- Avoid shiny objects - Ignore every other strategy for now and focus on becoming a wholesaler, once you master wholesaling you will be able to practice other strategies such as: keeping assets/fixing and flipping etc. The transition will be a lot easier since you will have a clear understanding of the most valuable aspect of a real estate transaction - the ability to find off market opportunities.
Best of luck.
Everyone knows someone and most of us know at least 100 people
So, start out by listing everyone you know on an Excel spreadsheet.
Why Excel? Because later, you can easily use it as your mailing list! Create columns for Name, Street Address, City, State, Zip and then contact info: Last Contact, Relationship, Status, Email & Phone.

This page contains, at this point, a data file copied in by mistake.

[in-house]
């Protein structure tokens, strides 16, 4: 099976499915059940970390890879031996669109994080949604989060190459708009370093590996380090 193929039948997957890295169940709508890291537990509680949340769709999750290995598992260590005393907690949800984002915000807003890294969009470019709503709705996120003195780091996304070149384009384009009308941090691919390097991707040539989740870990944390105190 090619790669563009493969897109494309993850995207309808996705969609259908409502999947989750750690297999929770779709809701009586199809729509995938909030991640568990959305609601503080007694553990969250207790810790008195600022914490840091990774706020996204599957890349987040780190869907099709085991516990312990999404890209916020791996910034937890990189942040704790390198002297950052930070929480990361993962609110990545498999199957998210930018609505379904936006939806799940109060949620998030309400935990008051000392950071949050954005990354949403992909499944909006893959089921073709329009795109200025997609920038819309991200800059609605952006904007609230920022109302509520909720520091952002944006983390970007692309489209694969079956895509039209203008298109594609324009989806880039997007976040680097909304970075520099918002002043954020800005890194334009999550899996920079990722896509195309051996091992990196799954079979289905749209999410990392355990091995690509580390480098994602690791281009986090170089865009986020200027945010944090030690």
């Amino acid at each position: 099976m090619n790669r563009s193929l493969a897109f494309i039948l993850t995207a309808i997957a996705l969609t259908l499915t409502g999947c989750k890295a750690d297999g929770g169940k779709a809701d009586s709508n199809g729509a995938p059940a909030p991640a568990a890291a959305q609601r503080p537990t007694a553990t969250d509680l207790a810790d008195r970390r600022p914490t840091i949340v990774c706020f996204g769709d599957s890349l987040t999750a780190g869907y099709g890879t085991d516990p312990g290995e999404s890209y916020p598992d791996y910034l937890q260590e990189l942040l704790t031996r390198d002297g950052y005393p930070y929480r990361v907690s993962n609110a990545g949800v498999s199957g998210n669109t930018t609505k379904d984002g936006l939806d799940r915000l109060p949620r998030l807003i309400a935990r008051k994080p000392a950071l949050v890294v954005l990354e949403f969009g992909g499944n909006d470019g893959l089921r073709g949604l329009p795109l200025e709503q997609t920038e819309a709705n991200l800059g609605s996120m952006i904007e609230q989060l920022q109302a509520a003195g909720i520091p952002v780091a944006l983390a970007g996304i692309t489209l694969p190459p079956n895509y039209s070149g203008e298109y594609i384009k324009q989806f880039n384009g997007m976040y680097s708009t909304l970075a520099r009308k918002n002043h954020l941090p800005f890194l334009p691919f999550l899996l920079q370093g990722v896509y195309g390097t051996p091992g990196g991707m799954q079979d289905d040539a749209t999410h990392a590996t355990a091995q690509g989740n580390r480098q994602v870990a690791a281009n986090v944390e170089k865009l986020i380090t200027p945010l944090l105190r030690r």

Now, make it a goal to call at least 5-10 of these people EVERY day and ask a MAX OF THREE off the list below of who they know that:
- Just inherited a home
- Had a loved one pass away
- Is behind on their mortgage or tax payments
- Has a relative that can’t take care of their house anymore
- Has a house they’re having trouble selling
- Is facing bankruptcy
- Knows a probate attorney
- Knows a bankruptcy attorney
Why only three of the list per contact? Because on average, we can only remember three things at a time. If you try to go over the whole list, you’ll lose the attention of an average person and they won’t remember anything.
It should only take you about a month to contact everyone on your list and then the tough part – you start all over again.
Why the repetition? Because it takes repetition for people to remember things and you have to be top-of-mind when they encounter a potential client for you!